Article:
WV Senate Judiciary committee stalls Skylar’s Law for a fix - Beckley, Bluefield & Lewisburg News, Weather, Sports

WV Senate Judiciary committee stalls Skylar's Law for a fix

Posted: Updated:
  • Local NewsLocal NewsMore>>

  • Group fights against gas companies over pipeline in Pocahontas County

    Group fights against gas companies over pipeline in Pocahontas County

    Tuesday, August 19 2014 8:35 PM EDT2014-08-20 00:35:53 GMT
    The West Virginia Wilderness group has been fighting three gas companies for months, who want to put a pipeline in Pocahontas County .Lauren Ragland is the founder of West Virginia Wilderness and said the pipeline does not belong in Pocahontas County.
    The West Virginia Wilderness group has been fighting three gas companies for months, who want to put a pipeline in Pocahontas County .Lauren Ragland is the founder of West Virginia Wilderness and said the pipeline does not belong in Pocahontas County.
  • Chafin Wins, Elected 21st Republican Senator

    Chafin Wins, Elected 21st Republican Senator

    Tuesday, August 19 2014 8:03 PM EDT2014-08-20 00:03:34 GMT
    Delegate A. Benton "Ben" Chafin was elected to the Senate of Virginia, Tuesday. Chafin secured a Republican majority in the General Assembly upper chamber. Chafin will serve and represent the 38th District, succeeding former Senator Phil Puckett who resigned in June. Chafin defeated Democrat Mike Hymes and Independent Rick Mullins. Polls closed at 7 PM on Tuesday night.
    Delegate A. Benton "Ben" Chafin was elected to the Senate of Virginia, Tuesday. Chafin secured a Republican majority in the General Assembly upper chamber. Chafin will serve and represent the 38th District, succeeding former Senator Phil Puckett who resigned in June. Chafin defeated Democrat Mike Hymes and Independent Rick Mullins. Polls closed at 7 PM on Tuesday night.
  • ARMED AND DANGEROUS: Beckley Police search for suspect in weekend pharmacy robbery

    ARMED AND DANGEROUS: Beckley Police search for suspect in weekend pharmacy robbery

    Tuesday, August 19 2014 7:05 PM EDT2014-08-19 23:05:49 GMT
    A man who held a CVS employee at knife point on Sunday, Aug. 17, 2014 is the subject of a search by police officers. The man came into the CVS at the corner of Eisenhower Dr. and Ragland Rd. at 1:15 p.m. on Sunday.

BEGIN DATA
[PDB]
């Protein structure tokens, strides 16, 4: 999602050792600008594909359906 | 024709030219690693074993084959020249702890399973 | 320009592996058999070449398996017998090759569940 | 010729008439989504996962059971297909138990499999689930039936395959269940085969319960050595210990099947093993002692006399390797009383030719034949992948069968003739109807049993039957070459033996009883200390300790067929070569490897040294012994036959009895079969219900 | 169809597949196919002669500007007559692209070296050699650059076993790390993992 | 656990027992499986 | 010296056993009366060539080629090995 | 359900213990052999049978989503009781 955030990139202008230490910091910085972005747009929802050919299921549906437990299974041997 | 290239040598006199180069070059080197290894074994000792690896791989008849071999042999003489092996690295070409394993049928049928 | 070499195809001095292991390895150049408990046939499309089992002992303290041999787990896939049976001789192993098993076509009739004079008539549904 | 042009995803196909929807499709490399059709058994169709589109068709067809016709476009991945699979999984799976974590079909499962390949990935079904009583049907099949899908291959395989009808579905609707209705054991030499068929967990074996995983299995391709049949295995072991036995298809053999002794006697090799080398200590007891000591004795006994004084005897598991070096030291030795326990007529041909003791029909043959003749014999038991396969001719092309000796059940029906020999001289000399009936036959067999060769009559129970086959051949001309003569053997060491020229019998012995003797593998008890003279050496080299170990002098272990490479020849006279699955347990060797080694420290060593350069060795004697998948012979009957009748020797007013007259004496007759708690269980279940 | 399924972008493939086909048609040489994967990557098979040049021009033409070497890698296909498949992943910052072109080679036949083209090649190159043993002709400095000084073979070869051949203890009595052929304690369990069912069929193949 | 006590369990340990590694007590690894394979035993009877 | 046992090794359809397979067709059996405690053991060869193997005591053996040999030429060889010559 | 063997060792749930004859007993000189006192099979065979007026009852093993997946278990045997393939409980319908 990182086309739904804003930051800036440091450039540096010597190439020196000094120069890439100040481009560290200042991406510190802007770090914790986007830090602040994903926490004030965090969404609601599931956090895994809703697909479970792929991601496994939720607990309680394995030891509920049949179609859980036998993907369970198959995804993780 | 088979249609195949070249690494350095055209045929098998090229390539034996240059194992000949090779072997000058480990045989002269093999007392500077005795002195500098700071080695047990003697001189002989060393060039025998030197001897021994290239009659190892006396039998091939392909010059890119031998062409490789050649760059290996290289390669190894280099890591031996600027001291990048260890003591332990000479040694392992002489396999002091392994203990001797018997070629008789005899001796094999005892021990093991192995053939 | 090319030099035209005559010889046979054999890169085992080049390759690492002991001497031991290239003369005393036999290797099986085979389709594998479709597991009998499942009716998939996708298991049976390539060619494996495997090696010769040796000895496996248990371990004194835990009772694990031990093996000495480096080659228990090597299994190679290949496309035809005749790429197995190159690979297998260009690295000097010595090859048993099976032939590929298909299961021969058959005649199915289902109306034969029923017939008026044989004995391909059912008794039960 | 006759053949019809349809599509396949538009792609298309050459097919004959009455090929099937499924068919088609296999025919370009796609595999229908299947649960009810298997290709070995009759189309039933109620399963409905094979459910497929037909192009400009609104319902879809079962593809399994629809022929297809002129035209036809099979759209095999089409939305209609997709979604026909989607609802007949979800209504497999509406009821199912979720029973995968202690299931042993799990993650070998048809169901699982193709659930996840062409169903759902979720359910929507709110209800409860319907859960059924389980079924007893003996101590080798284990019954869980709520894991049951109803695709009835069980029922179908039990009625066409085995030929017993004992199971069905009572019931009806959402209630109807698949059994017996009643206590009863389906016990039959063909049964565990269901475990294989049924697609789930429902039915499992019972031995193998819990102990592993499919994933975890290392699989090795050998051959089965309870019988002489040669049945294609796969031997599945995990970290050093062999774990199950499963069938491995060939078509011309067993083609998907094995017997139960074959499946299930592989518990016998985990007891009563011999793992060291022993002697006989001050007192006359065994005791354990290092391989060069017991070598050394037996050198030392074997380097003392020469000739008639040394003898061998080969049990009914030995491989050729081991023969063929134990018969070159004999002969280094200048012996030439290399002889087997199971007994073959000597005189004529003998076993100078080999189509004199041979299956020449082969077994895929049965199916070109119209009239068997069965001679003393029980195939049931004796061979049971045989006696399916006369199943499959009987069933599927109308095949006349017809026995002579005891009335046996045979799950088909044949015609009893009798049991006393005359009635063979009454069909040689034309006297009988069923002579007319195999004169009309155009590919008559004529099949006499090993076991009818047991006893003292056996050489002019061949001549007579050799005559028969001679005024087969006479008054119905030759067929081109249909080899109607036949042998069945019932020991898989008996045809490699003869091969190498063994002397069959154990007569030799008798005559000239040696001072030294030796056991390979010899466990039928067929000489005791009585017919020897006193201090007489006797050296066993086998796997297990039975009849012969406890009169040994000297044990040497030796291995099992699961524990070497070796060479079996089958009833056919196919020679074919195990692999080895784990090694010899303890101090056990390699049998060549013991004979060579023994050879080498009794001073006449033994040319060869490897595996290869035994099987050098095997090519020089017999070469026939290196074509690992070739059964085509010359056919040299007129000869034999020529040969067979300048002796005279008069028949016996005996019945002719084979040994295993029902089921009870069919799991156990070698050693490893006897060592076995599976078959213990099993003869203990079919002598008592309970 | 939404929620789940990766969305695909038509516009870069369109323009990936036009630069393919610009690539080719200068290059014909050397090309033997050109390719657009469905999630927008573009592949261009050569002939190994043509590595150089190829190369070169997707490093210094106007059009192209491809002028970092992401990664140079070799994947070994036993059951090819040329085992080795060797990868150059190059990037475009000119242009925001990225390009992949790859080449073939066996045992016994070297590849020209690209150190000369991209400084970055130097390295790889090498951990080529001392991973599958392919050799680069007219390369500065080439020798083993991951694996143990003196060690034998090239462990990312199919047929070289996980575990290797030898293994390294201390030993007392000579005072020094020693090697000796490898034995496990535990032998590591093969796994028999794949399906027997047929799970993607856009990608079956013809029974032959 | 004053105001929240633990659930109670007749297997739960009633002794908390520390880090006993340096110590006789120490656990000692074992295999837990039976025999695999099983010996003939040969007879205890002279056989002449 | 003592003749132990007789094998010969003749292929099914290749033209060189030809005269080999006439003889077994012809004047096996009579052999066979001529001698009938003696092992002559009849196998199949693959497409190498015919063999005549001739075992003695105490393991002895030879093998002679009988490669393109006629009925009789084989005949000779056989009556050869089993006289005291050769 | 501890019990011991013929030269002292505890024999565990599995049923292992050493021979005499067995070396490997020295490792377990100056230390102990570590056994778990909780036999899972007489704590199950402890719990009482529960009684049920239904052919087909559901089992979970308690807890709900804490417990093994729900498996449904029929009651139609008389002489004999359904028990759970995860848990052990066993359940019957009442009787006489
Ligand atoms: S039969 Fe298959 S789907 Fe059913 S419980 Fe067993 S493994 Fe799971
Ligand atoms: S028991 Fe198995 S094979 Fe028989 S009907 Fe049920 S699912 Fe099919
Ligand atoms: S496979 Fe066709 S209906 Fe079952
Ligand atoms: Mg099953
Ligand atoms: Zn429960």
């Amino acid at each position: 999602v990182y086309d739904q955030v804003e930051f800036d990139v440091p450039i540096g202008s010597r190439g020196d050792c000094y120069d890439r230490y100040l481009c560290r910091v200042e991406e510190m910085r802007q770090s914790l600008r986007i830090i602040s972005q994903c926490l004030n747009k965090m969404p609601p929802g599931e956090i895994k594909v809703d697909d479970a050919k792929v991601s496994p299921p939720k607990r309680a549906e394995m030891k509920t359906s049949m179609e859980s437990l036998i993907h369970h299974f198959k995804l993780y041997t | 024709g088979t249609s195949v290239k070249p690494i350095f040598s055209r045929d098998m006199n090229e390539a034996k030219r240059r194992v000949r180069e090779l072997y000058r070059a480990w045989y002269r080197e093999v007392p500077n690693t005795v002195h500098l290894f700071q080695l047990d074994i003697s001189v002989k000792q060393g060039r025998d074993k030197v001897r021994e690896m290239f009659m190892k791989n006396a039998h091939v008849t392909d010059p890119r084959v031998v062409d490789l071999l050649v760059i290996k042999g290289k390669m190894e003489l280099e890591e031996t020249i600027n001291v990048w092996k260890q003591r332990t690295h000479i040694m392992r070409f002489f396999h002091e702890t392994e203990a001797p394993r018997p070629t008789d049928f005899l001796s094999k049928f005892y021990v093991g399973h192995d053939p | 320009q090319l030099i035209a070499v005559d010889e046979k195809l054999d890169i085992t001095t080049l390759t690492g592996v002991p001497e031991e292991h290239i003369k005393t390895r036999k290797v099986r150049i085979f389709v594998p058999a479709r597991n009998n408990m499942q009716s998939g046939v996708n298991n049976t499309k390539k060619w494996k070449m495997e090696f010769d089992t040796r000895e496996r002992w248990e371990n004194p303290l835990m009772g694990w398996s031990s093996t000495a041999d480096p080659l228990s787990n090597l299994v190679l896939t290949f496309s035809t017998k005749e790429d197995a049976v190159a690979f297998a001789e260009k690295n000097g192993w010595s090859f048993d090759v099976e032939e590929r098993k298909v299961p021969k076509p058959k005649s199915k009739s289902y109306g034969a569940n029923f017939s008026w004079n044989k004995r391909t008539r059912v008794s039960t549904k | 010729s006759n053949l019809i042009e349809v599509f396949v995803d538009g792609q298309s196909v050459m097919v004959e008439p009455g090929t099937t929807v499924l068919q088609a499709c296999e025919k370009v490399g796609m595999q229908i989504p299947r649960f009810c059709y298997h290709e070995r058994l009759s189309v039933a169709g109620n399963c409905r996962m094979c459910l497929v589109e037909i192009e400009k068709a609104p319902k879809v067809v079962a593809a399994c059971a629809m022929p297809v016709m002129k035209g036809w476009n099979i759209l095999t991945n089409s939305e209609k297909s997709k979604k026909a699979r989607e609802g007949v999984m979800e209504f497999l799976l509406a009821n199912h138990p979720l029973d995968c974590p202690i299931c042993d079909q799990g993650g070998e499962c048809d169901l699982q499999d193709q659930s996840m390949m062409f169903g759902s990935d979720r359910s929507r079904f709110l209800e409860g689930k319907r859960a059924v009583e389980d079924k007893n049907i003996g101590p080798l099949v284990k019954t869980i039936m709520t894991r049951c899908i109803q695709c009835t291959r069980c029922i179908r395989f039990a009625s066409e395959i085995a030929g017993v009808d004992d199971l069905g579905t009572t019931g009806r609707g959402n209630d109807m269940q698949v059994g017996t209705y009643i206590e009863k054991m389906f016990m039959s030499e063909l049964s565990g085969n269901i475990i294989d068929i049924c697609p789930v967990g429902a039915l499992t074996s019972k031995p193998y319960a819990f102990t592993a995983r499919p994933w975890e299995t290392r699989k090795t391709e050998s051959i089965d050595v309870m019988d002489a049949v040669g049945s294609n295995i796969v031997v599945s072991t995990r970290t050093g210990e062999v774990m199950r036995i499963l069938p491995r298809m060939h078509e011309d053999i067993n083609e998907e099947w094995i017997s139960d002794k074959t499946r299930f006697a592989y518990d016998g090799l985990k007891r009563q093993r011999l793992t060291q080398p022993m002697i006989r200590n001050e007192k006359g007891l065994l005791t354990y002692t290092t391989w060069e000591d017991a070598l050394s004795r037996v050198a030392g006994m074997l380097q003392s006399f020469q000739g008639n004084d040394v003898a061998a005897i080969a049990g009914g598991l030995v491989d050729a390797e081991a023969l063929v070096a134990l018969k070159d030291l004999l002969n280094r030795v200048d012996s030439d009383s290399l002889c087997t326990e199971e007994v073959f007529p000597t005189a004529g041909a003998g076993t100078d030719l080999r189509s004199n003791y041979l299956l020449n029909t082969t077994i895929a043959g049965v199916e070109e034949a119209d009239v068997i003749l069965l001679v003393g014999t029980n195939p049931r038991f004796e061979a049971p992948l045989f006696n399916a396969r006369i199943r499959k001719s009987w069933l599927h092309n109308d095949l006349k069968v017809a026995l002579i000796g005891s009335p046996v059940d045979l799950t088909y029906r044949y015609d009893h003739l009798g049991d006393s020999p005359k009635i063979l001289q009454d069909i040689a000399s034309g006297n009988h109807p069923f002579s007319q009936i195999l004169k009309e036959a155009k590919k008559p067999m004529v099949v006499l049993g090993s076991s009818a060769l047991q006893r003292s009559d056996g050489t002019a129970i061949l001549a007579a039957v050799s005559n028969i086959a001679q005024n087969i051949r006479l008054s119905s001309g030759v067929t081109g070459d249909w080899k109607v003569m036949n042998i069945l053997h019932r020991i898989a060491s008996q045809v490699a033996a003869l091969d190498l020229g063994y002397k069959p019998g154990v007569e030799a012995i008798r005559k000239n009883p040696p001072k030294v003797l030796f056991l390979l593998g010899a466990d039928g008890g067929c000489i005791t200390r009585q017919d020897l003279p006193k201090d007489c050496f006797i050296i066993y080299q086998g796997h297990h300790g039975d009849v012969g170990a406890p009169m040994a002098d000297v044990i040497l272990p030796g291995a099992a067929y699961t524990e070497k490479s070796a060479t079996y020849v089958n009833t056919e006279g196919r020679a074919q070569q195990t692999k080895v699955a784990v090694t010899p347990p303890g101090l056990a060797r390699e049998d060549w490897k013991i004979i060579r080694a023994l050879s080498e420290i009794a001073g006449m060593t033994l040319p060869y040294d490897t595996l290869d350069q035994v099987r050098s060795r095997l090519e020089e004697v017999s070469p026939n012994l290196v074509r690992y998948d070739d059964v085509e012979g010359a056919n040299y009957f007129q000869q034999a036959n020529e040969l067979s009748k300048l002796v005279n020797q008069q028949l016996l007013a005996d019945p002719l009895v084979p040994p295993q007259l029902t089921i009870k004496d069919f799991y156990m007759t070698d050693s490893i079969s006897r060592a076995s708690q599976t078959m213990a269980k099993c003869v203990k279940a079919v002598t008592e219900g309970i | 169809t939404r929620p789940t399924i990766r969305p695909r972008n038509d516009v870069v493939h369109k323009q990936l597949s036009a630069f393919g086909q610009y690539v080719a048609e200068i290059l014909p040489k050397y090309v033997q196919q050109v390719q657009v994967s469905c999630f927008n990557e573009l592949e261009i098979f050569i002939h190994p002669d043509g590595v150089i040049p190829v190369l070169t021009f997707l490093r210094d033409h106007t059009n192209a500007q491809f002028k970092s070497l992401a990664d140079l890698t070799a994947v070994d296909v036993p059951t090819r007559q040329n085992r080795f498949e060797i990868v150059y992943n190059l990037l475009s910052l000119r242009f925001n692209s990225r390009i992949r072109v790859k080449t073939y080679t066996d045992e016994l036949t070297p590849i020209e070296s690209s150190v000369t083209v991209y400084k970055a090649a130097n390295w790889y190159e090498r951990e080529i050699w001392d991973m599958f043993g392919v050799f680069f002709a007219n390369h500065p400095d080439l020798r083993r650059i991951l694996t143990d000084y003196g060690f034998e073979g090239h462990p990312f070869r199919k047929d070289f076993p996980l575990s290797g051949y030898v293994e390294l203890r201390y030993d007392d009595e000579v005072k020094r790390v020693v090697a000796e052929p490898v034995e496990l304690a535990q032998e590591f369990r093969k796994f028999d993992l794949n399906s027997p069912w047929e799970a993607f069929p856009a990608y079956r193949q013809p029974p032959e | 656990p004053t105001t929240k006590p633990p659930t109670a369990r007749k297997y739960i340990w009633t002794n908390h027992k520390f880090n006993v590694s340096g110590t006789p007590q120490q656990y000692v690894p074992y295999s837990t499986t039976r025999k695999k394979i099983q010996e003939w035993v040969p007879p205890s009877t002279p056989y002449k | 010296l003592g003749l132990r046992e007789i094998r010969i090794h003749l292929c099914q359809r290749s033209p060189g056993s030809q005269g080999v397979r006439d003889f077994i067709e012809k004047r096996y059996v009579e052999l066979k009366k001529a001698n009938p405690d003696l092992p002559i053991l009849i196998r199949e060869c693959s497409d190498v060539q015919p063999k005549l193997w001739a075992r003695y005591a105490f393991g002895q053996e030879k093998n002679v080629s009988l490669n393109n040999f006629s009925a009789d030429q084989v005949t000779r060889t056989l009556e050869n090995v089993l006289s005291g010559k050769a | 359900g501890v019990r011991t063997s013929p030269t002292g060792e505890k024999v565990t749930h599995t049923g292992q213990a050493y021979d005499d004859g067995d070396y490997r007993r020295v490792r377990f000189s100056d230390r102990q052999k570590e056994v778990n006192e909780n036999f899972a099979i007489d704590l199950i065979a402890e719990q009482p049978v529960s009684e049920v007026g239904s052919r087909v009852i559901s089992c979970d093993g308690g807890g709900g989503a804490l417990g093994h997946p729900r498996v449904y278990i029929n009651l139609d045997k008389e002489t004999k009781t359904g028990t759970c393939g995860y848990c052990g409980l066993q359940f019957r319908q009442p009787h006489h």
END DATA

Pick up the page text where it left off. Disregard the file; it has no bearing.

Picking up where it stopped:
A man who held a CVS employee at knife point on Sunday, Aug. 17, 2014 is the subject of a search by police officers. The man came into the CVS at the corner of Eisenhower Dr. and Ragland Rd. at 1:15 p.m. on Sunday.

The possible expansion of the state's Amber Alert program, named for 16-year-old Skylar Neese who was reported missing from Star City, seemed to be on the fast track for passage.

But a possible omission in the bill was realized in the Senate Judiciary Committee, so it was stalled.

House Bill 2453 unanimously passed the House of Delegates March 27.

Neese's parents reported her missing in July 2012, and police regarded her as a runaway rather than a missing person. She was found dead in Wayne Township, Pa. Jan. 16.

The bill would require law enforcement to contact the West Virginia State Police Communication Center at the start of any investigation into a person reported missing or abducted.

The WVSP would then be required by the bill to contact the area Amber Alert Coordinator who would then determine if the Amber Alert criteria had been met.

The Amber Alert program has been in West Virginia for 10 years, and the criteria to activate the Amber Alert are spelled out in law.

The four criteria to activate an Amber Alert are for a child to be 17 years old or younger, believed to be abducted, in danger of death or serious bodily injury and sufficient information available to indicate that an Amber Alert would assist in finding the child.

But when lawmakers asked a few questions about the bill and what specific words would expand the current law, Sen. Donald Cookman, D-Hampshire, pointed out that the requirements to trigger the Amber Alert were not changed to include the new term "missing," so the bill may not fully expand to what lawmakers had intended.

The bill was laid over in the committee so it could be corrected and brought up again in a future meeting.